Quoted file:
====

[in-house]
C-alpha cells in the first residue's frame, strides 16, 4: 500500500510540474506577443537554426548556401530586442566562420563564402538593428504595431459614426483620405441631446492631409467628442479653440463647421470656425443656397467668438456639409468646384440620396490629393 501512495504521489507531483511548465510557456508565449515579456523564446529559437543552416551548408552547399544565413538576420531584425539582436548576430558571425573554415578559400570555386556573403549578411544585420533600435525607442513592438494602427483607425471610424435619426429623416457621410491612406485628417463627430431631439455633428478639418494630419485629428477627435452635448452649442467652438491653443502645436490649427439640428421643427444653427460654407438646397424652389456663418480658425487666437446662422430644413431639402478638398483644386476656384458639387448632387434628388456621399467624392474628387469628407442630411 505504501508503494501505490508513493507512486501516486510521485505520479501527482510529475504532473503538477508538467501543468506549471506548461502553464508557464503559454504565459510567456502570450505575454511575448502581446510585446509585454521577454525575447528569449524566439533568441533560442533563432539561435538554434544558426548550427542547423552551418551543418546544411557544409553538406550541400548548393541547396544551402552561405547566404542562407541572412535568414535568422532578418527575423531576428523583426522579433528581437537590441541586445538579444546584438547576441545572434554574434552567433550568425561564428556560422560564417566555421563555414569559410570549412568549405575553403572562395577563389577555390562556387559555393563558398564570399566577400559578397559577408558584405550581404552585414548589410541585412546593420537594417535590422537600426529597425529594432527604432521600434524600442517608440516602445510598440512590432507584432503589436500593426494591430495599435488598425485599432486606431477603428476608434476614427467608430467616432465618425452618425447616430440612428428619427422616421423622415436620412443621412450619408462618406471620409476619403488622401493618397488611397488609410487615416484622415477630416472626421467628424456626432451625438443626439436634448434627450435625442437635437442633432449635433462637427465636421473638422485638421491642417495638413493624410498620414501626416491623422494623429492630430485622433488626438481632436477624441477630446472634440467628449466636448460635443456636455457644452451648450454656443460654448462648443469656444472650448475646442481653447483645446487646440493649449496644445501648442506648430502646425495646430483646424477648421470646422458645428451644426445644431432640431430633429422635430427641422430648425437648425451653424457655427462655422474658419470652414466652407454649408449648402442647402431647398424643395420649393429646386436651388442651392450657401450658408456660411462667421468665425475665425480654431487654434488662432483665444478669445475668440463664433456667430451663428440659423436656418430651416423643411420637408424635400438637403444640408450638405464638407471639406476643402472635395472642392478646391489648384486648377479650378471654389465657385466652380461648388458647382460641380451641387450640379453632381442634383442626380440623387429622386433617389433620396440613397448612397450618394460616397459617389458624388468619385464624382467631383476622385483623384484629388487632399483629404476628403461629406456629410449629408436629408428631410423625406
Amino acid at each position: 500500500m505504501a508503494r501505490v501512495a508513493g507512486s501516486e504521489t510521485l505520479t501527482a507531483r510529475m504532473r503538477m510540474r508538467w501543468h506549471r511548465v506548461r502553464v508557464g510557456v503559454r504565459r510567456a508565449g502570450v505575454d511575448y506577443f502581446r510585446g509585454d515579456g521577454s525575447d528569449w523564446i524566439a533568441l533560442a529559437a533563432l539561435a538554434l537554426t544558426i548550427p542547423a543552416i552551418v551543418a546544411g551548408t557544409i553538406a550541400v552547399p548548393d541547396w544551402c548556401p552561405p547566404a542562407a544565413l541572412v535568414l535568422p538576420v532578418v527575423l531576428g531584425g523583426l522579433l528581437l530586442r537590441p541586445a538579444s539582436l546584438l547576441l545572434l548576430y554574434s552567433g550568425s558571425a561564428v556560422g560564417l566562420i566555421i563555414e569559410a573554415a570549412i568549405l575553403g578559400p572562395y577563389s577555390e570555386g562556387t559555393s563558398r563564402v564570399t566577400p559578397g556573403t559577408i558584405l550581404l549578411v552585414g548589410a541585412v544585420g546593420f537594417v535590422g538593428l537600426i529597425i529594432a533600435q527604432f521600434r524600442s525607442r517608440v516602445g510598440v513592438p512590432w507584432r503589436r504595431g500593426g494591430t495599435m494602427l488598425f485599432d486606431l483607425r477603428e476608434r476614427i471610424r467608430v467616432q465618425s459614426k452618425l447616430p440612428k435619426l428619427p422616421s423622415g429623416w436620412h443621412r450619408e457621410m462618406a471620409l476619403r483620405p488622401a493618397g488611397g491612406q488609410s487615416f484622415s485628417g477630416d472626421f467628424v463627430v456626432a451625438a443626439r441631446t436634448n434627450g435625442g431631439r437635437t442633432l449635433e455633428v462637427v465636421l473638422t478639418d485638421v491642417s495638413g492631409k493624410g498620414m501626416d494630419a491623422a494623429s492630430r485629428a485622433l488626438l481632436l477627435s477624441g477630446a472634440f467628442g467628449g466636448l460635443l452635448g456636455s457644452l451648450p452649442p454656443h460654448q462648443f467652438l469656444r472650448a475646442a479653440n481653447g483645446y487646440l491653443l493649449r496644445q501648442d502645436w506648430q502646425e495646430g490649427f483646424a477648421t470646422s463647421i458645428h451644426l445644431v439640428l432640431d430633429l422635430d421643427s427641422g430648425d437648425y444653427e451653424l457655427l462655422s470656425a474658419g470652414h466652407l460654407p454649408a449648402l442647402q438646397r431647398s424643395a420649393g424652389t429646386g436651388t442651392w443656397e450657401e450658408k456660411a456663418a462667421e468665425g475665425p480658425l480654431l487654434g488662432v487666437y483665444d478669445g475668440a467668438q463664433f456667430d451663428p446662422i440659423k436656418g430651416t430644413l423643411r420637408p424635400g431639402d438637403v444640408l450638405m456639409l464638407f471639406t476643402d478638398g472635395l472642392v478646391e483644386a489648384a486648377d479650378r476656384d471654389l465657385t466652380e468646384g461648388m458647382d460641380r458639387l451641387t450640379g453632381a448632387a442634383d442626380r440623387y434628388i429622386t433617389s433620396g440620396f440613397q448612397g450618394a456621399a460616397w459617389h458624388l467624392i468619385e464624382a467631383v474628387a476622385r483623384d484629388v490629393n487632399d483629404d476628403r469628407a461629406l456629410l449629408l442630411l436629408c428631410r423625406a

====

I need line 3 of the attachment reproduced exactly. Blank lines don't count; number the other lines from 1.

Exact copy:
Amino acid at each position: 500500500m505504501a508503494r501505490v501512495a508513493g507512486s501516486e504521489t510521485l505520479t501527482a507531483r510529475m504532473r503538477m510540474r508538467w501543468h506549471r511548465v506548461r502553464v508557464g510557456v503559454r504565459r510567456a508565449g502570450v505575454d511575448y506577443f502581446r510585446g509585454d515579456g521577454s525575447d528569449w523564446i524566439a533568441l533560442a529559437a533563432l539561435a538554434l537554426t544558426i548550427p542547423a543552416i552551418v551543418a546544411g551548408t557544409i553538406a550541400v552547399p548548393d541547396w544551402c548556401p552561405p547566404a542562407a544565413l541572412v535568414l535568422p538576420v532578418v527575423l531576428g531584425g523583426l522579433l528581437l530586442r537590441p541586445a538579444s539582436l546584438l547576441l545572434l548576430y554574434s552567433g550568425s558571425a561564428v556560422g560564417l566562420i566555421i563555414e569559410a573554415a570549412i568549405l575553403g578559400p572562395y577563389s577555390e570555386g562556387t559555393s563558398r563564402v564570399t566577400p559578397g556573403t559577408i558584405l550581404l549578411v552585414g548589410a541585412v544585420g546593420f537594417v535590422g538593428l537600426i529597425i529594432a533600435q527604432f521600434r524600442s525607442r517608440v516602445g510598440v513592438p512590432w507584432r503589436r504595431g500593426g494591430t495599435m494602427l488598425f485599432d486606431l483607425r477603428e476608434r476614427i471610424r467608430v467616432q465618425s459614426k452618425l447616430p440612428k435619426l428619427p422616421s423622415g429623416w436620412h443621412r450619408e457621410m462618406a471620409l476619403r483620405p488622401a493618397g488611397g491612406q488609410s487615416f484622415s485628417g477630416d472626421f467628424v463627430v456626432a451625438a443626439r441631446t436634448n434627450g435625442g431631439r437635437t442633432l449635433e455633428v462637427v465636421l473638422t478639418d485638421v491642417s495638413g492631409k493624410g498620414m501626416d494630419a491623422a494623429s492630430r485629428a485622433l488626438l481632436l477627435s477624441g477630446a472634440f467628442g467628449g466636448l460635443l452635448g456636455s457644452l451648450p452649442p454656443h460654448q462648443f467652438l469656444r472650448a475646442a479653440n481653447g483645446y487646440l491653443l493649449r496644445q501648442d502645436w506648430q502646425e495646430g490649427f483646424a477648421t470646422s463647421i458645428h451644426l445644431v439640428l432640431d430633429l422635430d421643427s427641422g430648425d437648425y444653427e451653424l457655427l462655422s470656425a474658419g470652414h466652407l460654407p454649408a449648402l442647402q438646397r431647398s424643395a420649393g424652389t429646386g436651388t442651392w443656397e450657401e450658408k456660411a456663418a462667421e468665425g475665425p480658425l480654431l487654434g488662432v487666437y483665444d478669445g475668440a467668438q463664433f456667430d451663428p446662422i440659423k436656418g430651416t430644413l423643411r420637408p424635400g431639402d438637403v444640408l450638405m456639409l464638407f471639406t476643402d478638398g472635395l472642392v478646391e483644386a489648384a486648377d479650378r476656384d471654389l465657385t466652380e468646384g461648388m458647382d460641380r458639387l451641387t450640379g453632381a448632387a442634383d442626380r440623387y434628388i429622386t433617389s433620396g440620396f440613397q448612397g450618394a456621399a460616397w459617389h458624388l467624392i468619385e464624382a467631383v474628387a476622385r483623384d484629388v490629393n487632399d483629404d476628403r469628407a461629406l456629410l449629408l442630411l436629408c428631410r423625406a